There are a few issues that figure prominently in the US-Kazakhstan relationship, chief among them Afghanistan. Kazakhstan has helped the United States’s efforts there both by financing Afghanistan’s security forces and by participating in Afghan transportation infrastructure development projects, according to the White House. Moreover, Kazakhstan and the United States maintain an informal defense partnership. Under the State Department’s Global Peace Operations Initiative, Kazakhstani troops have been trained as peacekeepers, and Nur-Sultan sent its first-ever major deployment to the UN mission in Lebanon, UNIFIL, in November 2018, while a new contingent of 120 troops was deployed in November 2019.
It is worth noting that this stable partnership commenced shortly after Kazakhstan gained its independence from the Soviet Union in 1991. At the time, the US assisted Kazakhstan in its denuclearization process, during which it helped Kazakhstan remove warheads, weapons-grade nuclear materials, and supporting infrastructure. Under the Cooperative Threat Reduction Program, the United States spent $240 million to assist Kazakhstan in “eliminating weapons of mass destruction and weapons of mass destruction-related infrastructure,” explains a 2016 State Department report. In other words, Kazakhstan is no stranger to policymakers in the White House, Capitol Hill, and the Departments of State and Defense.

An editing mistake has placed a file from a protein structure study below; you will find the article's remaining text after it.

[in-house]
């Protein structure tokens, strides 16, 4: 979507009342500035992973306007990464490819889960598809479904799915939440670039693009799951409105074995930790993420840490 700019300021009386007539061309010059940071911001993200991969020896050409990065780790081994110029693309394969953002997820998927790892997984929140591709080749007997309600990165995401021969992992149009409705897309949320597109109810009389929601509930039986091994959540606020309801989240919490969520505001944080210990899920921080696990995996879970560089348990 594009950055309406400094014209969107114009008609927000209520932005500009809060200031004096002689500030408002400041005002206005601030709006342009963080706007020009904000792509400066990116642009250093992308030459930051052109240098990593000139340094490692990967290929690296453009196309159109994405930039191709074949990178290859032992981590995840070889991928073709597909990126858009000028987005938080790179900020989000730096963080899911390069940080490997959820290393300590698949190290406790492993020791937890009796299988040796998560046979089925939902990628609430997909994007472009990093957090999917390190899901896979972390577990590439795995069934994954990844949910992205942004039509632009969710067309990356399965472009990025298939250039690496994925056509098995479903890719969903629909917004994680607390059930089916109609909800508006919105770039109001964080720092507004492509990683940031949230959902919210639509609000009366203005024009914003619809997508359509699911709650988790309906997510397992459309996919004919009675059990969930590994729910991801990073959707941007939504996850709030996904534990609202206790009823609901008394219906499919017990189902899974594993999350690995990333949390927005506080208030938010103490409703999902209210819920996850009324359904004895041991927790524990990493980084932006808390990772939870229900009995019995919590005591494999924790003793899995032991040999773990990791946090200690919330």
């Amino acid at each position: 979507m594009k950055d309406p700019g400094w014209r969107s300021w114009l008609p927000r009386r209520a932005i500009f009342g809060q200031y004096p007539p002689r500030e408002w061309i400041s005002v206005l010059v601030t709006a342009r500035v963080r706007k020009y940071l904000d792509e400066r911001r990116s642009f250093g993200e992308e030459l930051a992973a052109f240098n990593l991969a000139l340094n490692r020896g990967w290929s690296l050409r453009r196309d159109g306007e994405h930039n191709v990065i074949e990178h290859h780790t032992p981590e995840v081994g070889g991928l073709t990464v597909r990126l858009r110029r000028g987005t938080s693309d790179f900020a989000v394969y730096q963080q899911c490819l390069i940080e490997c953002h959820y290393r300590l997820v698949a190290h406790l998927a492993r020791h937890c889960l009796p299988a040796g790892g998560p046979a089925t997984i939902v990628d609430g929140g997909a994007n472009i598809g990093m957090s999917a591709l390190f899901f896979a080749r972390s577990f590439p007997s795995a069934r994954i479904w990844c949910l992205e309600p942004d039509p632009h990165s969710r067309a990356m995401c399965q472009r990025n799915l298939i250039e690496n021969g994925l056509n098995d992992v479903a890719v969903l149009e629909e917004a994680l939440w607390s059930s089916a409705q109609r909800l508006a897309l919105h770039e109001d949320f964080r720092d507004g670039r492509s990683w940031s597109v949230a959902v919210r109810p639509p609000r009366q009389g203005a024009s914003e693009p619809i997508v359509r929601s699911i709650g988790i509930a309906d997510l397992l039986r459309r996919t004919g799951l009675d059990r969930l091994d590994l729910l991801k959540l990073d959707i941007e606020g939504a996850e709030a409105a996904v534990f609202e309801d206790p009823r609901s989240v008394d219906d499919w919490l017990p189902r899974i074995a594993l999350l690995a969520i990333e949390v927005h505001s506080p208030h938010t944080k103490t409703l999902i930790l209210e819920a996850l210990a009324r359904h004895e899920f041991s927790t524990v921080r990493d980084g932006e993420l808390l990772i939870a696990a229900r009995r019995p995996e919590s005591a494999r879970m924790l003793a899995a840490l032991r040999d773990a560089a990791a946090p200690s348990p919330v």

Finally, trade between the countries is substantial, reaching $2.1 billion in 2018. To put this amount into perspective, trade between the United States and Uzbekistan, the region’s second largest economy, was only $315 million during the same period. In light of Kazakhstan’s role as the United States’s most significant trading partner in Central Asia, the country should be of continuous interest to US trade officials.
Overall, the three-decade history of US-Kazakhstan relations has been constructive, with the two governments cooperating on a variety of timely and relevant issues. As an example, Kazakhstan has provided an effective model and source of expertise for the deradicalization and reintegration of former members of terrorist groups, a fact that has not gone unnoticed in Washington. Certainly, there are areas which the two governments can take bilateral relations to the next level.